A new tell-all book revealed that "Grey's Anatomy" almost began completely differently.
The pilot's director wanted the first shot to be "Ellen [Pompeo] lying naked on the couch."
Shonda Rhimes fought for Meredith and Derek's one-night stand because execs thought it was "trashy."
A new tell-all book about the hit medical drama "Grey's Anatomy" revealed that our introduction to Dr. Meredith Grey (Ellen Pompeo) almost looked completely different.
"My original opening for the pilot was Ellen lying naked on the couch," said director Peter Horton, according to "How to Save a Life: The Inside Story of Grey's Anatomy" by Entertainment Weekly's editor at large Lynette Rice. Horton directed the pilot episode of the series and served as an executive producer from 2005 to 2007.
In the pilot that ultimately aired, the first image we see is a blurry pair of legs that quickly melds into gloved hands performing surgery. But in Horton's version, the camera stays on Meredith. "We had a very tight lens that was out of focus, going over all the curves of her body," Horton said.
He clarified that the shot was so blurry, "you didn't even know what it was" at first, and the plan was to have her body come into focus as she opened her eyes. "It was a beautiful description of 'Grey's Anatomy,'" the director said, adding that he "kind of" regrets not fighting to keep the shot in.
If you pay close attention to the first shot, there is a silhouette of a woman's body imposed on the beeping heart monitor right before Meredith wakes up, but Horton's original idea would have taken too much time.
"Plus, Shonda [Rhimes] had an instinct to start the show off with more of a bang than the grace of that," the director said, according to the book.
Horton wasn't kidding. The "bang" he's referring to is a one-night stand between Meredith and Dr. Derek Shepherd (Patrick Dempsey), though they don't realize they work together yet.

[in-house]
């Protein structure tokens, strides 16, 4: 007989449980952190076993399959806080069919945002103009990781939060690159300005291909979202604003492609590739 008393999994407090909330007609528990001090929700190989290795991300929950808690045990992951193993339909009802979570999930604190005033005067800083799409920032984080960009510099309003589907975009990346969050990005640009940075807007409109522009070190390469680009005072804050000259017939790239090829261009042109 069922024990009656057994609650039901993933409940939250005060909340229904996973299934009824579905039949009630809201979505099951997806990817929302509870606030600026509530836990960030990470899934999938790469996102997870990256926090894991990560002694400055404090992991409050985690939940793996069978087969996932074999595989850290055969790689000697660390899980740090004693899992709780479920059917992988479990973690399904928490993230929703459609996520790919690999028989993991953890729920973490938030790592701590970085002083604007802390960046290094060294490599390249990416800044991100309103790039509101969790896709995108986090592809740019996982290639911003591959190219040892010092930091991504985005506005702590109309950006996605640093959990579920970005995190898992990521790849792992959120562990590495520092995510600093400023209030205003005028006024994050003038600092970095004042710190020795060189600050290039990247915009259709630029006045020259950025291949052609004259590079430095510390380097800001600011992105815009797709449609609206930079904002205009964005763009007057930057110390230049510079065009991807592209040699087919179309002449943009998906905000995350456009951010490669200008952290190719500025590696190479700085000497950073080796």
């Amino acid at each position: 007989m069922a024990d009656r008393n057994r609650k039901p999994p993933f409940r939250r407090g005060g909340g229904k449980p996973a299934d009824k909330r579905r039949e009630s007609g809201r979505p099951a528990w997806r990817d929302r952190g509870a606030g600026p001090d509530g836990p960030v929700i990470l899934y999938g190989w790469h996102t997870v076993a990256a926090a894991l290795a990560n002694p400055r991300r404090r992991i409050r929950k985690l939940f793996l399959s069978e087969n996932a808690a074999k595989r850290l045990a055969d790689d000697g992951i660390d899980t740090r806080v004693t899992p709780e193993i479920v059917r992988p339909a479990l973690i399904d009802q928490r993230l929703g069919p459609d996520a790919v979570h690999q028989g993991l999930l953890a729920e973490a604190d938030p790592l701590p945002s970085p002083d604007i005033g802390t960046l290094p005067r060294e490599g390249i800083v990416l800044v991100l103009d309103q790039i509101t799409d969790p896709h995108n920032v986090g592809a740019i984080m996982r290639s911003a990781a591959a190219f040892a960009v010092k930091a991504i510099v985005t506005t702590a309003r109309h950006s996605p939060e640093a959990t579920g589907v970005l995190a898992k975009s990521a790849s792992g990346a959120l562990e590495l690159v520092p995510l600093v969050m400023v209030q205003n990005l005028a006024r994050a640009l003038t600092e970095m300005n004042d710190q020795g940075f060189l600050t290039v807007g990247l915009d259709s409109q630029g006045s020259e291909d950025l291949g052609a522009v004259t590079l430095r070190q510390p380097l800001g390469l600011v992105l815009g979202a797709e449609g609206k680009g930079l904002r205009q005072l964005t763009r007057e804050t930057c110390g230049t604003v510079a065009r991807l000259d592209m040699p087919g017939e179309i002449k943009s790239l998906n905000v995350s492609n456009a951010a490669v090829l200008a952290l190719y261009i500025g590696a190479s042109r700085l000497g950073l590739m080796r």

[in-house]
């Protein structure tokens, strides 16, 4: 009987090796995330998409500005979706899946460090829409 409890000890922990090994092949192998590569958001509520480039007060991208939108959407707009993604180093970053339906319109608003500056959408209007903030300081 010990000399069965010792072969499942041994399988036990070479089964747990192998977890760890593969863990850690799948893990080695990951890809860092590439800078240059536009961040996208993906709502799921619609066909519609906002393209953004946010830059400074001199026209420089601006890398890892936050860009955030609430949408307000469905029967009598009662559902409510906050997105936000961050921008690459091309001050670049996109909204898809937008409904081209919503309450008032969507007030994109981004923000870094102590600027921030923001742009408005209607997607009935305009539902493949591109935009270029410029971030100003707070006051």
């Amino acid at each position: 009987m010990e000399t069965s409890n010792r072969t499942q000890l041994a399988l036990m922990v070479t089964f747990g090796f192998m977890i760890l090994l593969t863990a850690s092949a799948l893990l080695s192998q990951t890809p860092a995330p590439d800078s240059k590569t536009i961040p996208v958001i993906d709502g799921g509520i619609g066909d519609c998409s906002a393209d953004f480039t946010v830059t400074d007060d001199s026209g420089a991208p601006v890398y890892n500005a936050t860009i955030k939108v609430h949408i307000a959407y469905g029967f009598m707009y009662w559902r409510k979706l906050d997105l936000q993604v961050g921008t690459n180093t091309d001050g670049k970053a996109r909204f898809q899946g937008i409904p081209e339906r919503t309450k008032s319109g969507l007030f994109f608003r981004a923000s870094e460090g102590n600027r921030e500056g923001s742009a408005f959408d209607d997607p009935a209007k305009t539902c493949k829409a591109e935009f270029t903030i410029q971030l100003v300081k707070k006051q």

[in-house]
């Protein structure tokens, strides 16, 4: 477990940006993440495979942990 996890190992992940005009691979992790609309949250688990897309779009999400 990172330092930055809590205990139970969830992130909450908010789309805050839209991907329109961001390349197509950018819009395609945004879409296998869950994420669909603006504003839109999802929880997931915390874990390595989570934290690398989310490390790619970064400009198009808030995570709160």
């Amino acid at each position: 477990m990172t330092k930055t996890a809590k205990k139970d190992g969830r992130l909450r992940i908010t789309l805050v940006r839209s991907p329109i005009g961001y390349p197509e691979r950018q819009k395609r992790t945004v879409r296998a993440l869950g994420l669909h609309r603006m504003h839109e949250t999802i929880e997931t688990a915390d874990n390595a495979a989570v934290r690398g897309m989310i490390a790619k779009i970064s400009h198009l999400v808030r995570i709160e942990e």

According to the book, which draws from old Entertainment Weekly interviews with Shonda Rhimes, in 2005, the first-time showrunner had bigger battles to fight about the opening scene, too. The entire premise of "Grey's Anatomy" as we know it was almost shot down by network executives.
"I got called into a room with a bunch of people who said, 'You can't put a woman on television who had sex with a guy the night before she started work,'" Rhimes said, according to the book. The creator claims execs told her that "no woman does that" and if she does, she's "trashy."
"There were all these old men in the room, and I had no idea how to respond," Rhimes recalled. That's when her producing partner and friend Betsy Beers stepped in to help. "She opened her mouth and said, "I f---ed a guy the night before my first day of work," Rhimes said. "She told the raunchiest story, and none of the men could get away fast enough. And no one ever brought it up again."
An unnamed former ABC Studios executive confirmed that "big debates" happened about the first-ever "Grey's Anatomy" scene because "most of the men wanted to take the scene out" and said it took the "heroine to a place where she's too promiscuous."
After Beers' story, the unnamed executive said, "We did the right thing and listened to them."
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